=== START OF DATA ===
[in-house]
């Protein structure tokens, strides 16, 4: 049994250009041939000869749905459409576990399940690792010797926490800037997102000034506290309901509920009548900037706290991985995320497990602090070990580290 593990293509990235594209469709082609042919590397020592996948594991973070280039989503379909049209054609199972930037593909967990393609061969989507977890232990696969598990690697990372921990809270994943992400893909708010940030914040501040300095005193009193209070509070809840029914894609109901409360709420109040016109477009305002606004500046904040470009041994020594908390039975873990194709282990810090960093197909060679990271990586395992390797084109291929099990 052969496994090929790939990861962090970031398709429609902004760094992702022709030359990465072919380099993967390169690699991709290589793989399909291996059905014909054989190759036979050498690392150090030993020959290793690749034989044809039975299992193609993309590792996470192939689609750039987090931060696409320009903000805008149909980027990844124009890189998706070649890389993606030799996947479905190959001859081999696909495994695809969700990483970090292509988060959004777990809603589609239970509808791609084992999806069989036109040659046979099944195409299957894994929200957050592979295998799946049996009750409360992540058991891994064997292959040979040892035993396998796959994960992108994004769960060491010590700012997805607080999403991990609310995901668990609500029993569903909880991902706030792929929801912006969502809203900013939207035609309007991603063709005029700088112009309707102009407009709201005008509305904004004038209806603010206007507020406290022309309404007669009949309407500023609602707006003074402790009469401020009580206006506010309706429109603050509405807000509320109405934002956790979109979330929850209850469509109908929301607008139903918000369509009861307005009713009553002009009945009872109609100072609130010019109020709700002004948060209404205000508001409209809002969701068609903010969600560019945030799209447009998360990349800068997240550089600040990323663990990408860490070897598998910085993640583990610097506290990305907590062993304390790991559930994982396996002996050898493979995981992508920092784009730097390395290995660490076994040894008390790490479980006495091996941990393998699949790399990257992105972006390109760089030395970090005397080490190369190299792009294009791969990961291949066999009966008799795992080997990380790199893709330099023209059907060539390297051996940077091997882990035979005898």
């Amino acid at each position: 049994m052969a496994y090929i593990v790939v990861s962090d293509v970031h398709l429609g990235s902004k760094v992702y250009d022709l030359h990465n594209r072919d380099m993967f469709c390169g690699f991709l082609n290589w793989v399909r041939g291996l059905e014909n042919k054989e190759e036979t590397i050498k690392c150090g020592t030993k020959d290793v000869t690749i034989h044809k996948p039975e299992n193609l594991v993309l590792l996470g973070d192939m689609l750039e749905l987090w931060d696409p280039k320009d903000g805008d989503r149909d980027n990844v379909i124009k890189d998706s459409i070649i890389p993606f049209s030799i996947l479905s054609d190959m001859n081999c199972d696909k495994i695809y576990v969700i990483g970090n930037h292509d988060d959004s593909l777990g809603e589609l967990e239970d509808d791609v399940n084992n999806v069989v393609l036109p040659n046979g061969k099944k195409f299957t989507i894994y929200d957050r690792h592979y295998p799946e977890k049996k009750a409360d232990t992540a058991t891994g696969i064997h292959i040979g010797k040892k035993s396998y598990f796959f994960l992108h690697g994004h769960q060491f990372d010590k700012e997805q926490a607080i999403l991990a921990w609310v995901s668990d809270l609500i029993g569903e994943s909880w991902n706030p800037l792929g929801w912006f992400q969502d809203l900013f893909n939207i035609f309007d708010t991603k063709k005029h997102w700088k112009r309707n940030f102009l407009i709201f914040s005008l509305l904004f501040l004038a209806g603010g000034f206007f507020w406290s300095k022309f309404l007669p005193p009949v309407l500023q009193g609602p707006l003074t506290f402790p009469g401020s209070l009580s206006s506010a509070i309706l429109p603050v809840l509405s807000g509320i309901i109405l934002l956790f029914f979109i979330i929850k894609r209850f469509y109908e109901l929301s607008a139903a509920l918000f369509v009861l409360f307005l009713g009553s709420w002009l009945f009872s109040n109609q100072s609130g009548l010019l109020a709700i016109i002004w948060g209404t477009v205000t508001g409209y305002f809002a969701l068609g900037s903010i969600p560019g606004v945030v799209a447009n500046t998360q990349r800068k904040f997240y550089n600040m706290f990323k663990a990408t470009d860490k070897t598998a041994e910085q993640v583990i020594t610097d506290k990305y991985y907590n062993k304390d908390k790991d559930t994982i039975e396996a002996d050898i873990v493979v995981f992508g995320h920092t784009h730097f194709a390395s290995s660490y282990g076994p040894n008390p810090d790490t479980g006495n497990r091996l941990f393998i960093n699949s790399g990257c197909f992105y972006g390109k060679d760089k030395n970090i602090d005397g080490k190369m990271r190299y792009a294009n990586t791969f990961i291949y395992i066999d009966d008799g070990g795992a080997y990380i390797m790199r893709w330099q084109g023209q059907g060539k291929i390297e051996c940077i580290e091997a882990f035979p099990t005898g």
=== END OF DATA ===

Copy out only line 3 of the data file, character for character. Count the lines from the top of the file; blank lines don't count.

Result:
């Amino acid at each position: 049994m052969a496994y090929i593990v790939v990861s962090d293509v970031h398709l429609g990235s902004k760094v992702y250009d022709l030359h990465n594209r072919d380099m993967f469709c390169g690699f991709l082609n290589w793989v399909r041939g291996l059905e014909n042919k054989e190759e036979t590397i050498k690392c150090g020592t030993k020959d290793v000869t690749i034989h044809k996948p039975e299992n193609l594991v993309l590792l996470g973070d192939m689609l750039e749905l987090w931060d696409p280039k320009d903000g805008d989503r149909d980027n990844v379909i124009k890189d998706s459409i070649i890389p993606f049209s030799i996947l479905s054609d190959m001859n081999c199972d696909k495994i695809y576990v969700i990483g970090n930037h292509d988060d959004s593909l777990g809603e589609l967990e239970d509808d791609v399940n084992n999806v069989v393609l036109p040659n046979g061969k099944k195409f299957t989507i894994y929200d957050r690792h592979y295998p799946e977890k049996k009750a409360d232990t992540a058991t891994g696969i064997h292959i040979g010797k040892k035993s396998y598990f796959f994960l992108h690697g994004h769960q060491f990372d010590k700012e997805q926490a607080i999403l991990a921990w609310v995901s668990d809270l609500i029993g569903e994943s909880w991902n706030p800037l792929g929801w912006f992400q969502d809203l900013f893909n939207i035609f309007d708010t991603k063709k005029h997102w700088k112009r309707n940030f102009l407009i709201f914040s005008l509305l904004f501040l004038a209806g603010g000034f206007f507020w406290s300095k022309f309404l007669p005193p009949v309407l500023q009193g609602p707006l003074t506290f402790p009469g401020s209070l009580s206006s506010a509070i309706l429109p603050v809840l509405s807000g509320i309901i109405l934002l956790f029914f979109i979330i929850k894609r209850f469509y109908e109901l929301s607008a139903a509920l918000f369509v009861l409360f307005l009713g009553s709420w002009l009945f009872s109040n109609q100072s609130g009548l010019l109020a709700i016109i002004w948060g209404t477009v205000t508001g409209y305002f809002a969701l068609g900037s903010i969600p560019g606004v945030v799209a447009n500046t998360q990349r800068k904040f997240y550089n600040m706290f990323k663990a990408t470009d860490k070897t598998a041994e910085q993640v583990i020594t610097d506290k990305y991985y907590n062993k304390d908390k790991d559930t994982i039975e396996a002996d050898i873990v493979v995981f992508g995320h920092t784009h730097f194709a390395s290995s660490y282990g076994p040894n008390p810090d790490t479980g006495n497990r091996l941990f393998i960093n699949s790399g990257c197909f992105y972006g390109k060679d760089k030395n970090i602090d005397g080490k190369m990271r190299y792009a294009n990586t791969f990961i291949y395992i066999d009966d008799g070990g795992a080997y990380i390797m790199r893709w330099q084109g023209q059907g060539k291929i390297e051996c940077i580290e091997a882990f035979p099990t005898g």